Throughout the years while being the editor of netzwertig.com, one reader question arose frequently: Why would we not publish in English in addition to German? Personally I did not feel this would have made sense, but for a very long time I was playing with the thought of launching a dedicated tech blog in English. A site where I could publish analysis of and comments on events taking place in the global and European technology and Internet industry. Now, finally, I am doing it!
The main problem with writing about the events, trends and companies that shape our digital present and future in a language other than English is that your reach is pretty limited. That does not matter if a text concerns a local or national issue, which we have enough of in Germany when it comes to the (comparatively neglected) digital society. But as soon as one covers a major news or service from the U.S. – where most of the latest tech still comes from – the possible impact one might have is radically diminished by sticking to German or any other tiny language present in Europe. It feels a bit like looking through a one-way mirror from the operator side: You see what goes on and you can comment on it, but the crowd on the other side does not notice it: They do not see nor hear you.
I would put it like this: Everything that is not being expressed in English does not matter on a global scale, is not being seen by others, is not being shared, questioned and re-thought by enough people with different views and experiences. Or, if it matters, it happens with a delay (until the translation and distribution in foreign circles).
When you look at the major sites and blogs covering the latest news from the San Francisco Bay Area (which includes the Silicon Valley), from New York (an increasingly important tech hub) or elsewhere, most of the voices are American, or at least from the English-speaking countries. There is certainly no lack of European journalists and bloggers who follow and write about the evolution and revolution of the technology world. But most do it in the many different languages of Europe. I find that to be an unfortunate situation, and it means that voices from the “old continent” are hardly being heard on the other side of the pond. Except those from questionable politicians and media tycoons that, out of desperation about Europe’s failure to create its own giants, are on a crusade against Google.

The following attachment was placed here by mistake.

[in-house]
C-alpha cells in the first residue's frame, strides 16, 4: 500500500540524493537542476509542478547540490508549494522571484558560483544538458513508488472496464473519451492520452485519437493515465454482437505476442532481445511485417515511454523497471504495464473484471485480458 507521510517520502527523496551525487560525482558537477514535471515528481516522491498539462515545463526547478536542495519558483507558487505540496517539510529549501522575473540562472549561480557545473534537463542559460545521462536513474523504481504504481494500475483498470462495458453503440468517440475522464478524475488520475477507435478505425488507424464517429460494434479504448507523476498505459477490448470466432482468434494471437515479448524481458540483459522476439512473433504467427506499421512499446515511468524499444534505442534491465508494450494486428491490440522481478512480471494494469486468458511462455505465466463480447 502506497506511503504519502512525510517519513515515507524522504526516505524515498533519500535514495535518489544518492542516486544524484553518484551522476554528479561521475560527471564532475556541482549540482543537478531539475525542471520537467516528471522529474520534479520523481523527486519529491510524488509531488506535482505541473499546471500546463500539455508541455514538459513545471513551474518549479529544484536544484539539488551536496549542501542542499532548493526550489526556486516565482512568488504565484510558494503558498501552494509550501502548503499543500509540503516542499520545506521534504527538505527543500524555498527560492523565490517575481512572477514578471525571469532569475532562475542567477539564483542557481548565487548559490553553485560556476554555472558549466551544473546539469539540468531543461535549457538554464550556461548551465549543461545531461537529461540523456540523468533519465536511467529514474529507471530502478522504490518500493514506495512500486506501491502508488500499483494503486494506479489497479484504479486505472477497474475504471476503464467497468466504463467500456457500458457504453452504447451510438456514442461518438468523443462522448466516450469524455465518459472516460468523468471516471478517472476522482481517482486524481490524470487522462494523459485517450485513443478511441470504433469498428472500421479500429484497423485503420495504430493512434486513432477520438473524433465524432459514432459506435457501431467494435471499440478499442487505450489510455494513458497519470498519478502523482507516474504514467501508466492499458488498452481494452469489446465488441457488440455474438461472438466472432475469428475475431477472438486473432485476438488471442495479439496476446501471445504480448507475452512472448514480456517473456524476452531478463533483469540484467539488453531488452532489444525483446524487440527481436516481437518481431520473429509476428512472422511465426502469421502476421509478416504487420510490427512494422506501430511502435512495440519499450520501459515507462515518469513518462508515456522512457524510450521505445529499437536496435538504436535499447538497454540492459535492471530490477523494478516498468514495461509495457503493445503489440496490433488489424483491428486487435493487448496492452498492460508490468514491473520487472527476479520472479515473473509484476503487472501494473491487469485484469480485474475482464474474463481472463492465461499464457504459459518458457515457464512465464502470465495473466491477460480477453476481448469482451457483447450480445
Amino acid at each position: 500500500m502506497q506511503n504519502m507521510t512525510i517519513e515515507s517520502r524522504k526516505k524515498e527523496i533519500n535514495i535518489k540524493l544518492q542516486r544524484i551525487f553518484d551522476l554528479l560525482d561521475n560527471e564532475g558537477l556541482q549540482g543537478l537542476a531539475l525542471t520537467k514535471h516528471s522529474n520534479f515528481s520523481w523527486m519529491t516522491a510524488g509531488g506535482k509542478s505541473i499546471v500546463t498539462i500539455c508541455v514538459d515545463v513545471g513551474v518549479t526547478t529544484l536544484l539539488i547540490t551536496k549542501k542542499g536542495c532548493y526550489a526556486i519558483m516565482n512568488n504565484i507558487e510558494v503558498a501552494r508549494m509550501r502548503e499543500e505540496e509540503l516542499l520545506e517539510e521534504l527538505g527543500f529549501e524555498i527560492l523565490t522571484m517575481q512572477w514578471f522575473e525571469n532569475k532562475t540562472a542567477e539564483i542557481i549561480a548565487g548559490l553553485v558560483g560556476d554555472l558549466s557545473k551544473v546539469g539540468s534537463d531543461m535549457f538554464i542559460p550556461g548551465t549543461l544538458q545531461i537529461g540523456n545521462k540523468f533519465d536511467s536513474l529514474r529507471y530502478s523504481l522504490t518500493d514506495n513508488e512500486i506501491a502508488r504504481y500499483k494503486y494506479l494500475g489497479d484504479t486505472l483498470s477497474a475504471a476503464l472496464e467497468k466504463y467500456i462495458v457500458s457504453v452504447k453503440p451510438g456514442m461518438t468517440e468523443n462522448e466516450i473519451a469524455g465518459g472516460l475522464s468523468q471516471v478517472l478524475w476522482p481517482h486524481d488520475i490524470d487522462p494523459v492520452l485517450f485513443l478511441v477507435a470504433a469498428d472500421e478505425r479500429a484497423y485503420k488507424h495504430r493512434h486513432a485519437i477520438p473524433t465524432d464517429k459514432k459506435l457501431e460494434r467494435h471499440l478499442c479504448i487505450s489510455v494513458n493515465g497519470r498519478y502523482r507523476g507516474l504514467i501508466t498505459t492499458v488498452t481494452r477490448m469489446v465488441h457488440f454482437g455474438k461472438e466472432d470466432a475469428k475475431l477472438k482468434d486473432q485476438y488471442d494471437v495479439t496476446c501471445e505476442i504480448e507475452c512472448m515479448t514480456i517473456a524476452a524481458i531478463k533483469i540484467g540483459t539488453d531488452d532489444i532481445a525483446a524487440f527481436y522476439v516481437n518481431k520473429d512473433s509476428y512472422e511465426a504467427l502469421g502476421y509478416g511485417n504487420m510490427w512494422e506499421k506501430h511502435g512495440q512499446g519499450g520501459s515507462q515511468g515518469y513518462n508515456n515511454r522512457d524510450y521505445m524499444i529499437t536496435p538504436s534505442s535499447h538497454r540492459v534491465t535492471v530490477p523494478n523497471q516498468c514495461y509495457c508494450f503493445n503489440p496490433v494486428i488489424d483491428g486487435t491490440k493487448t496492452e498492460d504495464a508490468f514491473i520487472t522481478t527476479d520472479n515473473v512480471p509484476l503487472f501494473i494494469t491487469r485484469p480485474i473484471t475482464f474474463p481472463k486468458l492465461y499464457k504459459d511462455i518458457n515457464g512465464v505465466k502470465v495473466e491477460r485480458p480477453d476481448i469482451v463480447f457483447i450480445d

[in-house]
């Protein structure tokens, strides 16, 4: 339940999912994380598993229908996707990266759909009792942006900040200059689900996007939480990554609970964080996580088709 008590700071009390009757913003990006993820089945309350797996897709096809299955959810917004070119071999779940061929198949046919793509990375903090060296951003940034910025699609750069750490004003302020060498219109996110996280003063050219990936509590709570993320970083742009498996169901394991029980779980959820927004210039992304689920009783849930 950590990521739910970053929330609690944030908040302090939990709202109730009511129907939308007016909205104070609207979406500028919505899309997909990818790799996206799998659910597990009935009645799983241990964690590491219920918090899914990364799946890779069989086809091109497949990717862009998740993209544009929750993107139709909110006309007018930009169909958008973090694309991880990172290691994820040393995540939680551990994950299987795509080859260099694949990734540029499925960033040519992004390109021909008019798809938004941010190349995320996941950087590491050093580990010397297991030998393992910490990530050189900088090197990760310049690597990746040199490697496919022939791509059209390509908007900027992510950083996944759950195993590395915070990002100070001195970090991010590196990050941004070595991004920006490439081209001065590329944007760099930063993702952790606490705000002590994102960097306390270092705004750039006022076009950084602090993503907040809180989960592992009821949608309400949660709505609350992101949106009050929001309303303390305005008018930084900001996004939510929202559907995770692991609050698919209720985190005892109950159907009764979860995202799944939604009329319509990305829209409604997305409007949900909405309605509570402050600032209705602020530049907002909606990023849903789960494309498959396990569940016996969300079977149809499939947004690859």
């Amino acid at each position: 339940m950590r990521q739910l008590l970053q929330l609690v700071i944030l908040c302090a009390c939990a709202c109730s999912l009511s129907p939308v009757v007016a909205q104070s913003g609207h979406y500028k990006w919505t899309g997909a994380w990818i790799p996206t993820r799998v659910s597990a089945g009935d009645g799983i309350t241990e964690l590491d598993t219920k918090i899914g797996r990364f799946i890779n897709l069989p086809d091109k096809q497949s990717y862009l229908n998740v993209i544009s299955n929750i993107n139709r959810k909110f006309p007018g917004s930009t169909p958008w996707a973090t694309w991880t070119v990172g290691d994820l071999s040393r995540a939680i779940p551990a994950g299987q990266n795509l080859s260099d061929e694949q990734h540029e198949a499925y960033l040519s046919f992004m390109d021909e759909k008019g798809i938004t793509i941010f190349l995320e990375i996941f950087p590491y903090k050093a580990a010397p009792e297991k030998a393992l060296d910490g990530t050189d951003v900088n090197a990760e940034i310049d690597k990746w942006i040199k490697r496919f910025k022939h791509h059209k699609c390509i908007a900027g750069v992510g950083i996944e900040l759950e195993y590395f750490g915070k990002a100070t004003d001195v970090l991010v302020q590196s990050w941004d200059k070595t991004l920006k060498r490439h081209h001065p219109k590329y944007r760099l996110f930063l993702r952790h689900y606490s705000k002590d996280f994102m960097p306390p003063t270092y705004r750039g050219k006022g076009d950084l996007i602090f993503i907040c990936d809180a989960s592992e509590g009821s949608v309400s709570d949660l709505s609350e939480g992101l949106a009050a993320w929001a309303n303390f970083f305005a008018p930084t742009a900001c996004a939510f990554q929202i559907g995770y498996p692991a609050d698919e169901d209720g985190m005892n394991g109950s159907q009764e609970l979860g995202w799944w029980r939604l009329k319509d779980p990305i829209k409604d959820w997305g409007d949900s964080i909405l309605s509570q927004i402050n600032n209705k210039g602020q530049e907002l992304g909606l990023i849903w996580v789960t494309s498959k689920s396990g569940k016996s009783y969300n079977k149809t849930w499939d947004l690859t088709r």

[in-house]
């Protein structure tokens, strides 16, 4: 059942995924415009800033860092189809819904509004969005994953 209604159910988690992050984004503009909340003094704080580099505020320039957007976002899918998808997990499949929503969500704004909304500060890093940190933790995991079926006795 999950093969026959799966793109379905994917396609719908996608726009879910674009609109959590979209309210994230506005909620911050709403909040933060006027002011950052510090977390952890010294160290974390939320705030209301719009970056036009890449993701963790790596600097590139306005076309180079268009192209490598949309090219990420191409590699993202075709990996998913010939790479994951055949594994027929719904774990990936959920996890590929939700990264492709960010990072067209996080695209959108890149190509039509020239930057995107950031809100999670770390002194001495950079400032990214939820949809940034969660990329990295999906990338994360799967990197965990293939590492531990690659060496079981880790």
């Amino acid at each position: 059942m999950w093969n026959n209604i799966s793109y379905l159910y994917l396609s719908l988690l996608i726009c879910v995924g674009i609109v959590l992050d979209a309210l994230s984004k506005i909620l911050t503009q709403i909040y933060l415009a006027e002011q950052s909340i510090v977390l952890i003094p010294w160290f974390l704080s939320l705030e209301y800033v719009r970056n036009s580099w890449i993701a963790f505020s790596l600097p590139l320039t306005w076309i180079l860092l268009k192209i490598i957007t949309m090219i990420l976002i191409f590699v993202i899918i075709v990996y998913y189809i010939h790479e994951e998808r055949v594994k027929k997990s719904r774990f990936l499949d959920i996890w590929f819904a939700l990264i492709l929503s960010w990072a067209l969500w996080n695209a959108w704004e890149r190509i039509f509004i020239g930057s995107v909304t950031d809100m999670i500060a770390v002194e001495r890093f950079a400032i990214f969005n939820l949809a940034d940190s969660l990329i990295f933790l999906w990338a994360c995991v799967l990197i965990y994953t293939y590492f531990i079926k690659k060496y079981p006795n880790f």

Obviously I will not be able to change the fragmentation with this modest little site. But my hope is that other fellow European writers who are passionate and opinionated about tech will eventually make the switch as well, or at least try to publish in English occasionally. Europe notoriously has failed to produce the kind of far-reaching Internet giants that the U.S. west coast has given birth to. One of the many reasons for this is the massive language fragmentation and micro-competition between dozens of small ecosystems, which kills a lot of potential strength and network effects.
That is nothing that can be changed within a day. In many countries of Europe the majority of people still lack a common language to communicate with across borders. On the other hand, especially within the Internet industry, it is happening, and language barriers as well as cultural barriers are being dismantled. It takes a while, and it won’t lead to big results immediately. But if everybody contributes, over time improvements will be seen. I simply want to contribute with what I can do.
My plan is not to position meshedsociety.com as a site focusing on Europe though. The only reason why I keep mentioning that word is because this is where I grew up, where I live when I am not traveling somewhere else, and where most likely major parts of my values and view of life were initially shaped. As everybody who has spent enough time in the Bay Area knows: Mentality and culture there can be quite different.
I see this site as an experiment. My goal is to write stuff that people who are interested in the digitization of our lives enjoy reading. If it works out and if I at one point in the future can find an exclusive sponsor or another type of readership-respecting business model to finance my work, great. If not, I will run the site as a side-project or stop eventually, knowing that I never need to regret not having tried it.
If you like to join in on this journey, here (and in the right sidebar) are some easy ways to subscribe or follow. Thanks for reading and good to have you here!
Illustration by jakubmarian.com